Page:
Here we began to see the emergence of some real brand differentiation and themes behind that differentiation. Respondents
explanations of their choices, combined with qualitative and semiotic analysis of this data, all suggested a far richer vein of
brand imagery emerging from these simple game-play techniques.

This type of approach has the potential to help us delve deeper into brand imagery.

Respondents found this way of thinking about brands enjoyable.

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Ninety-seven percent who started the survey completed it.

Seventy-eight percent of respondents rated the survey four stars or higher.

Ninety percent said they felt they were fully engaged in the survey.

Ninety-three percent said they would like to do more surveys like this.

We will continue to explore this area as a potential way to engage with respondents to deliver richer brand imagery insight.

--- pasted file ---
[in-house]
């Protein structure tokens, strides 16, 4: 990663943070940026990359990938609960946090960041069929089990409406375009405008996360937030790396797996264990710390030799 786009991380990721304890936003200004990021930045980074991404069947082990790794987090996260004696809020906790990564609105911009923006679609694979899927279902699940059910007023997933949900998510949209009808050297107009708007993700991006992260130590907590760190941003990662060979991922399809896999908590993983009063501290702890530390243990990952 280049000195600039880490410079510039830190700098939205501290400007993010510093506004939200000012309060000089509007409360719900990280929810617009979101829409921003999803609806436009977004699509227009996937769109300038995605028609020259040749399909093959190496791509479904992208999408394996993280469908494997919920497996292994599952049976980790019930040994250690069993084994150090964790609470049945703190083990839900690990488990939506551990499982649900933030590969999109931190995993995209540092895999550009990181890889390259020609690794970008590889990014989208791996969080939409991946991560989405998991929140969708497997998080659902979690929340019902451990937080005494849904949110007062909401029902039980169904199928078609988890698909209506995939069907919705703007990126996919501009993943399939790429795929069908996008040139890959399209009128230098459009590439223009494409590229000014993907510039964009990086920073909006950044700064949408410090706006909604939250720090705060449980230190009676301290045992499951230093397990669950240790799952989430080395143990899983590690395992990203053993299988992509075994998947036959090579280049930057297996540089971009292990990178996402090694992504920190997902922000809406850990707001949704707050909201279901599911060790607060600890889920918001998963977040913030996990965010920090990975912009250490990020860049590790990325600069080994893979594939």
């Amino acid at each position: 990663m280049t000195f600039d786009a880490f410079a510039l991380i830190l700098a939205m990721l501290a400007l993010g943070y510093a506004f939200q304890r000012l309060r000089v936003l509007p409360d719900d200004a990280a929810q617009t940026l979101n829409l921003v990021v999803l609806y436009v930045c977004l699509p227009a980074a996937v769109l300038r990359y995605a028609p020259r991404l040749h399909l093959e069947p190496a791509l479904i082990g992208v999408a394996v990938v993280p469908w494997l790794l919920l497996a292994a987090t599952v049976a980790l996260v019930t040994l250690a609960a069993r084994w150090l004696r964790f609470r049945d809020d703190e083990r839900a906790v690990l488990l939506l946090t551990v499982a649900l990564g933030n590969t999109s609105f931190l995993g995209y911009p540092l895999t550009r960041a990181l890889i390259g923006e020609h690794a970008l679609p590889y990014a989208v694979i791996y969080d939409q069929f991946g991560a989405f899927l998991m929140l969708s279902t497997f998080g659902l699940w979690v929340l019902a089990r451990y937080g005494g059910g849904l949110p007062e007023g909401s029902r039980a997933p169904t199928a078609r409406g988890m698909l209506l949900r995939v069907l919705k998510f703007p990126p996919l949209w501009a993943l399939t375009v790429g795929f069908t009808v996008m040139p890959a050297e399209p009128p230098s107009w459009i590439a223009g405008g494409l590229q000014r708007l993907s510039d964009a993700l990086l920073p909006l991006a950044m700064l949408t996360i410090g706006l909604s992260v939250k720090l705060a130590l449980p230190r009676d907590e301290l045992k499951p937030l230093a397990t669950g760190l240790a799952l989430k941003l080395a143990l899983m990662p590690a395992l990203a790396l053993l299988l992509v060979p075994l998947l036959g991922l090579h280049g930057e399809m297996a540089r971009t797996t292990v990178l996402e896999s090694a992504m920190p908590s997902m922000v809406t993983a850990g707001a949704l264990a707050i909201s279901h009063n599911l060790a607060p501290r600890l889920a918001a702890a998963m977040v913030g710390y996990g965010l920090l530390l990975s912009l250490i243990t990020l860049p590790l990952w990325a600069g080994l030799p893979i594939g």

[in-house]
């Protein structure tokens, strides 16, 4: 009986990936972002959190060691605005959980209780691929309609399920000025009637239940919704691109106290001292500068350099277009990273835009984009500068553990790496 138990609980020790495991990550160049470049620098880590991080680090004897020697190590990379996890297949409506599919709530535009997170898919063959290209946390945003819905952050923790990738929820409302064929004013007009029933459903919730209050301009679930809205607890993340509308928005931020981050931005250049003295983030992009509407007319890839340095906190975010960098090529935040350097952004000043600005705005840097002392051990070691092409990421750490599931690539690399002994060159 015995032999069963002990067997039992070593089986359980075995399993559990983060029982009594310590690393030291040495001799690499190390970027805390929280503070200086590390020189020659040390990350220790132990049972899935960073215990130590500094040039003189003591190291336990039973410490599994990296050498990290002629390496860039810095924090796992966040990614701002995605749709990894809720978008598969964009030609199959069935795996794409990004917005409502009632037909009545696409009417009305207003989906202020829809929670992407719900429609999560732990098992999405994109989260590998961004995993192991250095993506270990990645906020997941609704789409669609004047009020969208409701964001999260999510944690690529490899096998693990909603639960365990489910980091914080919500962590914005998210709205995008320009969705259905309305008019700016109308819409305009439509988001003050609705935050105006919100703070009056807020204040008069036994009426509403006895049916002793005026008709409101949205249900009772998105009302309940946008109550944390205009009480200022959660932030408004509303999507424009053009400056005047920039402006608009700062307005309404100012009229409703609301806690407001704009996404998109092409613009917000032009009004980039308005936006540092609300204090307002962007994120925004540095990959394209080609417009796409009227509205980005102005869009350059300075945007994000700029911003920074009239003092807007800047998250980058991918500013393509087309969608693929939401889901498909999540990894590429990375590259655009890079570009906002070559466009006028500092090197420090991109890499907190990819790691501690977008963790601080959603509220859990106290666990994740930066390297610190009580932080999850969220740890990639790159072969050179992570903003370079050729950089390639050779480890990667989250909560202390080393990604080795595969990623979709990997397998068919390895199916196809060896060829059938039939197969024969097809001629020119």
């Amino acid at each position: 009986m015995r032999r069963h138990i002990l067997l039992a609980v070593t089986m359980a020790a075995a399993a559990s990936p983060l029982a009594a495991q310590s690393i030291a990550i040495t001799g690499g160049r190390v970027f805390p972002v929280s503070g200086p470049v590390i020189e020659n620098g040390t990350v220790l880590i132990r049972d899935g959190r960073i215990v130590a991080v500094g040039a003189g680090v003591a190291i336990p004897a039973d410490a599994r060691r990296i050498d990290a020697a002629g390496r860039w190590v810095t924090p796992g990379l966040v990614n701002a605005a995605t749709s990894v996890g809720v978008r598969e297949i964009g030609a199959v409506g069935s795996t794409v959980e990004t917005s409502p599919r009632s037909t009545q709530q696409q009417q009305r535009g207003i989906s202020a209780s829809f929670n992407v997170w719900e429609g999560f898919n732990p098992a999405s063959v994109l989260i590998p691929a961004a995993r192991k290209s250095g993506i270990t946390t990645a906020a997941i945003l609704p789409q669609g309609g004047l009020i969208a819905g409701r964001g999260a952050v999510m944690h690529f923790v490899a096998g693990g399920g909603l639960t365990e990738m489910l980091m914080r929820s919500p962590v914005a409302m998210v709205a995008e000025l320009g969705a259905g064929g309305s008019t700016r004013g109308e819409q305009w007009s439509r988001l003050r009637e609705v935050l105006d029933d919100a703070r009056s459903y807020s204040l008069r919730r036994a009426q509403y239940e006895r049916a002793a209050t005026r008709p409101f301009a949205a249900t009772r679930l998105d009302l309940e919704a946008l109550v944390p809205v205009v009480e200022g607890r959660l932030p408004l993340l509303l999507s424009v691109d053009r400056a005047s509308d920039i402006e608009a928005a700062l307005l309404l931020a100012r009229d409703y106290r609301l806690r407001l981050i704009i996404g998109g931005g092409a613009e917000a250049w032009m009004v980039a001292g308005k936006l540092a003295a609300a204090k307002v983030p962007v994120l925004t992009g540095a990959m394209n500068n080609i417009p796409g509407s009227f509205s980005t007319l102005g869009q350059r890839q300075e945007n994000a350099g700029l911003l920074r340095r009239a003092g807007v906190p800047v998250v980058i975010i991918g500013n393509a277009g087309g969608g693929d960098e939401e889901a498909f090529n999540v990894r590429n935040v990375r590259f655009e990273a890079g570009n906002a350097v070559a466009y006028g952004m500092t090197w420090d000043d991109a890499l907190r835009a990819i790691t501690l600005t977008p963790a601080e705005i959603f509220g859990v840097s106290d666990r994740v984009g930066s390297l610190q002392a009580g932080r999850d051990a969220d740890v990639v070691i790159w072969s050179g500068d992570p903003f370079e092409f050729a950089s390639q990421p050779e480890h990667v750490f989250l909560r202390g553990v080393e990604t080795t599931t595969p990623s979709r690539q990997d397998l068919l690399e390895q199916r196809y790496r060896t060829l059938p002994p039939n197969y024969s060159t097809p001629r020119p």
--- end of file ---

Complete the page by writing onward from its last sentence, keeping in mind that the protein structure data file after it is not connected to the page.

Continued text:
Building on initial successes with the pizza experiment, we teamed up with Heinz to conduct a similar creative quest task to
devise some new recipe ideas. This was a multi-stage task.

When inviting people to take part, we framed the whole thing as a fun challenge.
We started out with a couple of warm-up games an example is shown in figure 26. Although this is pretty close to a classic
awareness question Which varieties of Heinz soup do you know of, even if only by name? the visual appearance (ticks

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for correct and crosses for incorrect answers) and, finally the feedback on the ones you missedmake it much more like a

The average respondent made eight guesses and named five varieties, spending two minutes and forty seconds playing the